5 steps CHROs can take to help their organisation survive a recession


Inside HR | September 10, 2019

The Inside HR article, “5 Steps CHROs can take to help their organization survive a recession,” quoted Russell Reynolds Associates Consultants Dee Fitzgerald and Tina Shah Paikeday on how CHROs can help their organization in the event of a downturn. The article is excerpted below.
HR leaders can play a key role in helping their organisation weather an economic downturn, however, the majority of CHROs are unprepared for such events and need to take action in order to improve organisational resilience and help survive through a recession.
Economists globally are predicting a 20-25 per cent chance of an economic downturn or recession within the next twelve months, and a recent research report found that HR is largely unprepared for such an event.
This is particularly the case in Australia where the impact of the global financial crisis was less pronounced than elsewhere in the globe, said Dee Fitzgerald, a consultant in the leadership and succession practice at executive search firm Russell Reynolds, which conducted a survey of 534 C-Suite executives (including 43 CHROs in the Asia-Pacific region).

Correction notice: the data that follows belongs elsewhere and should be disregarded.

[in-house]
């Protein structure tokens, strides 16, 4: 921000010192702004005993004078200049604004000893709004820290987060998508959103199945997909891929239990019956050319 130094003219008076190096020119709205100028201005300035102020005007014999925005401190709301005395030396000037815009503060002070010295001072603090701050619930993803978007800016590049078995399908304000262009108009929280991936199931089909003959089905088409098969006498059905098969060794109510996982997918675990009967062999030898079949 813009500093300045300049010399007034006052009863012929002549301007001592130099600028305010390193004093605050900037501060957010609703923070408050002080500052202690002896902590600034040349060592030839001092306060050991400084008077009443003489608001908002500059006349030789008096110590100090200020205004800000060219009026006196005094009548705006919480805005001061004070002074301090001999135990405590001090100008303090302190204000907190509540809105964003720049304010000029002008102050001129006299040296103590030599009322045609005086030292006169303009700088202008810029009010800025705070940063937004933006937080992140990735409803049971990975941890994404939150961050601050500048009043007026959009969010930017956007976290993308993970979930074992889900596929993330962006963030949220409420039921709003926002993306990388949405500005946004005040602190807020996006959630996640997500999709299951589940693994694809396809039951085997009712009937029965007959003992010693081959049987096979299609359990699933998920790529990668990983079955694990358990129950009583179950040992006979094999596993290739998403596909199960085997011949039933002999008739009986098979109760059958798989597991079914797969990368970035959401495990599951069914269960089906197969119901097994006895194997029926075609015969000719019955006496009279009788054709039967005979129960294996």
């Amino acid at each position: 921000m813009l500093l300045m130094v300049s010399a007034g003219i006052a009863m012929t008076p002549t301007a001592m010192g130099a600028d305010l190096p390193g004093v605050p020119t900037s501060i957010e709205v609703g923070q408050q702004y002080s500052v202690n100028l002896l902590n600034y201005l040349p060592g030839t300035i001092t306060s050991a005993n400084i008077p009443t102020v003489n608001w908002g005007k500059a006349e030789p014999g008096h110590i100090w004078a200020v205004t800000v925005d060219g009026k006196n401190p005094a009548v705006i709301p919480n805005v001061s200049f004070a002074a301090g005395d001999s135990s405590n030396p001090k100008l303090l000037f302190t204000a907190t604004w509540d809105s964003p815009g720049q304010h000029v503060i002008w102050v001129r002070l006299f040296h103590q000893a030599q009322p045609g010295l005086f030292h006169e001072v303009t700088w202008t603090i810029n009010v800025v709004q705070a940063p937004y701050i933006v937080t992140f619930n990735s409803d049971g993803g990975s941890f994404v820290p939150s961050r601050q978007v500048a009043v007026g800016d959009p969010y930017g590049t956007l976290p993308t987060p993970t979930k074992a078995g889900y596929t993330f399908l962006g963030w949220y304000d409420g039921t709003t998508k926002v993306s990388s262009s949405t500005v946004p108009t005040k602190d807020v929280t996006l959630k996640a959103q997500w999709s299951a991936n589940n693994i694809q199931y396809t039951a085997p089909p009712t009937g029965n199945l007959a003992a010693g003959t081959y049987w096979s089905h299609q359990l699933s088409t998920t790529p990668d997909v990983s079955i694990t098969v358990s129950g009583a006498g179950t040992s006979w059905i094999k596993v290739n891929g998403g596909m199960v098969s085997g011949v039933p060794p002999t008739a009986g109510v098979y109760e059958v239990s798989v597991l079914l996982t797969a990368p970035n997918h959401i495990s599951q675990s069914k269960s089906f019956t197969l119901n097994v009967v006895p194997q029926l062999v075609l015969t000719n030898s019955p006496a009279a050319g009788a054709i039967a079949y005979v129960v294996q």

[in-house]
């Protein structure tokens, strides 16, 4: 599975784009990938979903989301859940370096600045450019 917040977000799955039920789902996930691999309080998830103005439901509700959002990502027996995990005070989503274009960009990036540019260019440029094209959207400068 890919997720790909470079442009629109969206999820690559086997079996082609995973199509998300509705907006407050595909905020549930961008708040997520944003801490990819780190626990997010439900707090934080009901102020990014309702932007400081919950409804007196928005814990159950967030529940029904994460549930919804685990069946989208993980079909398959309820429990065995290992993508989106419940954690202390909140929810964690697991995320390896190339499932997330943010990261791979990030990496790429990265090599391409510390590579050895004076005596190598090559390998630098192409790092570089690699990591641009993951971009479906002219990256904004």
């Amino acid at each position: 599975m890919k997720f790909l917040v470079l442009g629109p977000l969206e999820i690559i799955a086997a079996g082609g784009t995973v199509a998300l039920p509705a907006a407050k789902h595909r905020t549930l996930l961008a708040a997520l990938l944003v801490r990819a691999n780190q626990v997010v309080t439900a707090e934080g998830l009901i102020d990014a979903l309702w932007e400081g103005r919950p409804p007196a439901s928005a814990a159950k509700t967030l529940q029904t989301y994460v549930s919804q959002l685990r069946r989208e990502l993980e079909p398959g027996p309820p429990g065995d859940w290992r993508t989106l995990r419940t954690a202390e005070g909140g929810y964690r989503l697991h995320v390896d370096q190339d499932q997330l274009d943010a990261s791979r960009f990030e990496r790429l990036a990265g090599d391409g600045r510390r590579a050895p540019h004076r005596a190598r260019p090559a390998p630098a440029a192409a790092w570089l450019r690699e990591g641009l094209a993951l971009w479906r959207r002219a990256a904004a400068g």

“While most deem that a recession is inevitable, only 9 per cent of CHROs surveyed would describe themselves as well prepared to manage through an economic downturn,” said Fitzgerald.
CHROs are even less confident in the level of preparedness of their teams, with only 3 per cent of CHROs stating that they are confident in their team’s ability to respond to a recession.

“The HR function could very well be the function that helps an organisation survive through a recession and recover faster than competitors, although the development of the HR function and team is often low on the executive agenda,” said Fitzgerald.

Resilience through diversity & inclusion
Tina Shah Paikeday, global leader of the diversity & inclusion practice at Russell Reynolds, added that the threat of an economic downturn is not the only issue that characterises the landscape of Australia’s current business landscape.

“Our research shows that inclusive leaders can significantly affect their employee’s experience at work, thus improving outcomes including job satisfaction, loyalty and sense of belonging,” she said.

“Inclusion helps employees be authentic in the workplace, and in this sense of belonging creates higher levels of resilience.”
To read the full article, click here.

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5 steps CHROs can take to help their organisation survive a recession